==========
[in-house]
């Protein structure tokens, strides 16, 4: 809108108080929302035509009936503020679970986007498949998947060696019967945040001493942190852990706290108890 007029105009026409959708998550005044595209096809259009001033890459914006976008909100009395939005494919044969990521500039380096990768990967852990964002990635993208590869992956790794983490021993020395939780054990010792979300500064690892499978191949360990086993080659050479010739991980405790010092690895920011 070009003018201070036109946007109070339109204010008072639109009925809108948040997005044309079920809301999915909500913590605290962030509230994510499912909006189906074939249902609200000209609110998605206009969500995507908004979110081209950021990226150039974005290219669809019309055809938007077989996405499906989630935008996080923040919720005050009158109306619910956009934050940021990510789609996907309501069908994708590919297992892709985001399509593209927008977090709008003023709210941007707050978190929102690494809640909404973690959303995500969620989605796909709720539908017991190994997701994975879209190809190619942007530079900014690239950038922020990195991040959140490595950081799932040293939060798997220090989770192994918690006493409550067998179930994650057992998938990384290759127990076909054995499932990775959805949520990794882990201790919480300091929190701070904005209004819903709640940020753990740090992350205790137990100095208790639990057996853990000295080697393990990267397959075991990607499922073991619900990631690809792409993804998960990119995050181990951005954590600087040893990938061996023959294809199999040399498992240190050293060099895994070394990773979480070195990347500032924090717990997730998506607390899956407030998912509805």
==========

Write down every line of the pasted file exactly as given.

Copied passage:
[in-house]
């Protein structure tokens, strides 16, 4: 809108108080929302035509009936503020679970986007498949998947060696019967945040001493942190852990706290108890 007029105009026409959708998550005044595209096809259009001033890459914006976008909100009395939005494919044969990521500039380096990768990967852990964002990635993208590869992956790794983490021993020395939780054990010792979300500064690892499978191949360990086993080659050479010739991980405790010092690895920011 070009003018201070036109946007109070339109204010008072639109009925809108948040997005044309079920809301999915909500913590605290962030509230994510499912909006189906074939249902609200000209609110998605206009969500995507908004979110081209950021990226150039974005290219669809019309055809938007077989996405499906989630935008996080923040919720005050009158109306619910956009934050940021990510789609996907309501069908994708590919297992892709985001399509593209927008977090709008003023709210941007707050978190929102690494809640909404973690959303995500969620989605796909709720539908017991190994997701994975879209190809190619942007530079900014690239950038922020990195991040959140490595950081799932040293939060798997220090989770192994918690006493409550067998179930994650057992998938990384290759127990076909054995499932990775959805949520990794882990201790919480300091929190701070904005209004819903709640940020753990740090992350205790137990100095208790639990057996853990000295080697393990990267397959075991990607499922073991619900990631690809792409993804998960990119995050181990951005954590600087040893990938061996023959294809199999040399498992240190050293060099895994070394990773979480070195990347500032924090717990997730998506607390899956407030998912509805």